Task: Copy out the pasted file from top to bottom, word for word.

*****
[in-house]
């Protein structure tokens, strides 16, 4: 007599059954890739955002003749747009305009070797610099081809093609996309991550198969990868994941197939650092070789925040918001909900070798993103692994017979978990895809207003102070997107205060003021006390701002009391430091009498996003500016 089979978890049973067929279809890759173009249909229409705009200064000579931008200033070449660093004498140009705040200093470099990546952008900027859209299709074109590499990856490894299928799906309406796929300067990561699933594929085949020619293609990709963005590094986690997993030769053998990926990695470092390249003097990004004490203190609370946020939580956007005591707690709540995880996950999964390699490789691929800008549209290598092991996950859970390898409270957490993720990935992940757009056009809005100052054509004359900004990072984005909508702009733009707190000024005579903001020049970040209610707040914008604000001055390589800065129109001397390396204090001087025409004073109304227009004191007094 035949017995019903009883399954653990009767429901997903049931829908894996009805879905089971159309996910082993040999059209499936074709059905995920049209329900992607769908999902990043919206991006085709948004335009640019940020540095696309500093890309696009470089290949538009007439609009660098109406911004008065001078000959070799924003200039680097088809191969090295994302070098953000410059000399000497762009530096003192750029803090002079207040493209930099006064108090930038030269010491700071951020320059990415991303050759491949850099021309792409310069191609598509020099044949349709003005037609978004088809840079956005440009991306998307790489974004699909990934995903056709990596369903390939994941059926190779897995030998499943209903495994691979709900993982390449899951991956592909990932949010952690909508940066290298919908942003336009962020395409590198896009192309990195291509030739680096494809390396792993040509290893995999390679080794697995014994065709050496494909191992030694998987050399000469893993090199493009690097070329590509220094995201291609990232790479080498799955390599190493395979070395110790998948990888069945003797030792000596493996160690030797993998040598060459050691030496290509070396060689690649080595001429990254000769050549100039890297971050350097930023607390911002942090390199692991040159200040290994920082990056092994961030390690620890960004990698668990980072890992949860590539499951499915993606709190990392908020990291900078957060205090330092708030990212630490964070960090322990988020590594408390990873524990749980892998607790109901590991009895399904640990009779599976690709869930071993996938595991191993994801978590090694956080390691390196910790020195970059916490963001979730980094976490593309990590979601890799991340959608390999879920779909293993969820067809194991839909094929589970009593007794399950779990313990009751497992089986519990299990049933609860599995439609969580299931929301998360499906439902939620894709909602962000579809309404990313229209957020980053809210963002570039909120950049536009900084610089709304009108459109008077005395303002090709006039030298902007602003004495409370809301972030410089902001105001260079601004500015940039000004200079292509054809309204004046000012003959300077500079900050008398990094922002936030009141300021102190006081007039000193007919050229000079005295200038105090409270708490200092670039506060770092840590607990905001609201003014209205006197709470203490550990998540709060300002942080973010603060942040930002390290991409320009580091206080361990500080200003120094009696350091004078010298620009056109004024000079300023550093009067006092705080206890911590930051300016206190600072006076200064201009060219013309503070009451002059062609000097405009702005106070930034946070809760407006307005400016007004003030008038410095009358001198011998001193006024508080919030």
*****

[in-house]
């Protein structure tokens, strides 16, 4: 007599059954890739955002003749747009305009070797610099081809093609996309991550198969990868994941197939650092070789925040918001909900070798993103692994017979978990895809207003102070997107205060003021006390701002009391430091009498996003500016 089979978890049973067929279809890759173009249909229409705009200064000579931008200033070449660093004498140009705040200093470099990546952008900027859209299709074109590499990856490894299928799906309406796929300067990561699933594929085949020619293609990709963005590094986690997993030769053998990926990695470092390249003097990004004490203190609370946020939580956007005591707690709540995880996950999964390699490789691929800008549209290598092991996950859970390898409270957490993720990935992940757009056009809005100052054509004359900004990072984005909508702009733009707190000024005579903001020049970040209610707040914008604000001055390589800065129109001397390396204090001087025409004073109304227009004191007094 035949017995019903009883399954653990009767429901997903049931829908894996009805879905089971159309996910082993040999059209499936074709059905995920049209329900992607769908999902990043919206991006085709948004335009640019940020540095696309500093890309696009470089290949538009007439609009660098109406911004008065001078000959070799924003200039680097088809191969090295994302070098953000410059000399000497762009530096003192750029803090002079207040493209930099006064108090930038030269010491700071951020320059990415991303050759491949850099021309792409310069191609598509020099044949349709003005037609978004088809840079956005440009991306998307790489974004699909990934995903056709990596369903390939994941059926190779897995030998499943209903495994691979709900993982390449899951991956592909990932949010952690909508940066290298919908942003336009962020395409590198896009192309990195291509030739680096494809390396792993040509290893995999390679080794697995014994065709050496494909191992030694998987050399000469893993090199493009690097070329590509220094995201291609990232790479080498799955390599190493395979070395110790998948990888069945003797030792000596493996160690030797993998040598060459050691030496290509070396060689690649080595001429990254000769050549100039890297971050350097930023607390911002942090390199692991040159200040290994920082990056092994961030390690620890960004990698668990980072890992949860590539499951499915993606709190990392908020990291900078957060205090330092708030990212630490964070960090322990988020590594408390990873524990749980892998607790109901590991009895399904640990009779599976690709869930071993996938595991191993994801978590090694956080390691390196910790020195970059916490963001979730980094976490593309990590979601890799991340959608390999879920779909293993969820067809194991839909094929589970009593007794399950779990313990009751497992089986519990299990049933609860599995439609969580299931929301998360499906439902939620894709909602962000579809309404990313229209957020980053809210963002570039909120950049536009900084610089709304009108459109008077005395303002090709006039030298902007602003004495409370809301972030410089902001105001260079601004500015940039000004200079292509054809309204004046000012003959300077500079900050008398990094922002936030009141300021102190006081007039000193007919050229000079005295200038105090409270708490200092670039506060770092840590607990905001609201003014209205006197709470203490550990998540709060300002942080973010603060942040930002390290991409320009580091206080361990500080200003120094009696350091004078010298620009056109004024000079300023550093009067006092705080206890911590930051300016206190600072006076200064201009060219013309503070009451002059062609000097405009702005106070930034946070809760407006307005400016007004003030008038410095009358001198011998001193006024508080919030």